More than 30 companies are competing with each other in the Iowa Motor Truck Association’s trucking image campaign, spreading positive outreach about the trucking industry's impact on the daily lives of Iowans.

The six-month image campaign began on June 1 and is aimed at raising the respect and visibility of the trucking industry within the state. IMTA members will promote the campaign through image ambassadors, going into the community to promote the industry’s positive influence. The IMTA is piggybacking on national image campaigns such as Trucking Moves America Forward, focusing on trucking’s impact on jobs, communities, families, and other integral parts of the state.

“You need to have a national image program at all times, but we’re too big of an industry to have just one campaign,” said Brenda Neville, president of the IMTA. “We’re hoping that we’re complementing the Trucking Moves America Forward campaign.”

Success in the IMTA competition is measured by the number of "influential engagements" members have over the six-month duration of the campaign. That might be a meeting with an elected official or sponsoring a youth sports team. The winning company will receive $1,000 for a travel voucher or a company party.

There is even a leaderboard on the IMTA website showing which companies are the current frontrunners in the competition. Some of the leaders at the time this story was posted included Ruan Transportation, Johnsrud Transport, CRST International and Decker Truck Line.

Prior to the campaign, the IMTA conducted a statewide survey that found that 8 out of 10 Iowans held a favorable view of trucking, with only 5% expressing a negative opinion. Trucking is an integral part of Iowa life, with many residents having some connection to it in some way.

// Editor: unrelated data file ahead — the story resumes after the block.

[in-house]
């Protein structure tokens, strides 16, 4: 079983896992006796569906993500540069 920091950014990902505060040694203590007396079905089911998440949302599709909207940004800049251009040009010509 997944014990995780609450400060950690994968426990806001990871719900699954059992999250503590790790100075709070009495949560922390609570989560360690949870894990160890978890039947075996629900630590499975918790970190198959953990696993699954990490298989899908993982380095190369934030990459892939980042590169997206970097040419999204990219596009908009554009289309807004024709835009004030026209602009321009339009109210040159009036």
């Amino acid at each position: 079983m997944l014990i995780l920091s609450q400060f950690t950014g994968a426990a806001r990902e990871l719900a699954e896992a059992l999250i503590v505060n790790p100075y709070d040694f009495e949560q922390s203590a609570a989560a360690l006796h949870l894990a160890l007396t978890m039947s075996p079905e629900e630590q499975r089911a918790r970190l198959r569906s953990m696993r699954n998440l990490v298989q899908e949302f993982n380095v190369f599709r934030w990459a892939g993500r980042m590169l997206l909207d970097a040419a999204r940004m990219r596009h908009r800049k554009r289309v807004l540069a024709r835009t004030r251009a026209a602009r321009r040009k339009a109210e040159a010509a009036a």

“We have a lot of trucks in this state," Neville said. "We were curious as to what the public thought about trucking."

In the month since the image campaign started, the IMTA has been pleased at the response it is getting from non-members.

Despite the popularity of the trucking industry, Iowa still faces the same challenges as the rest of the nation, an aging trucking workforce with more people leaving than joining. The average age of a truck driver in Iowa is 57 years old.

The IMTA is looking into ways to reach prospective drivers at a younger age, holding events at community colleges but also reaching out to younger kids to familiarize them with the trucking industry.

 “We haven’t figured out the right formula for finding younger drivers yet,” said Neville. “There is a whole plethora of things we have to look at and we have to keep trying and promoting to get people into our industry. It’s a message we have to continually put out there.”

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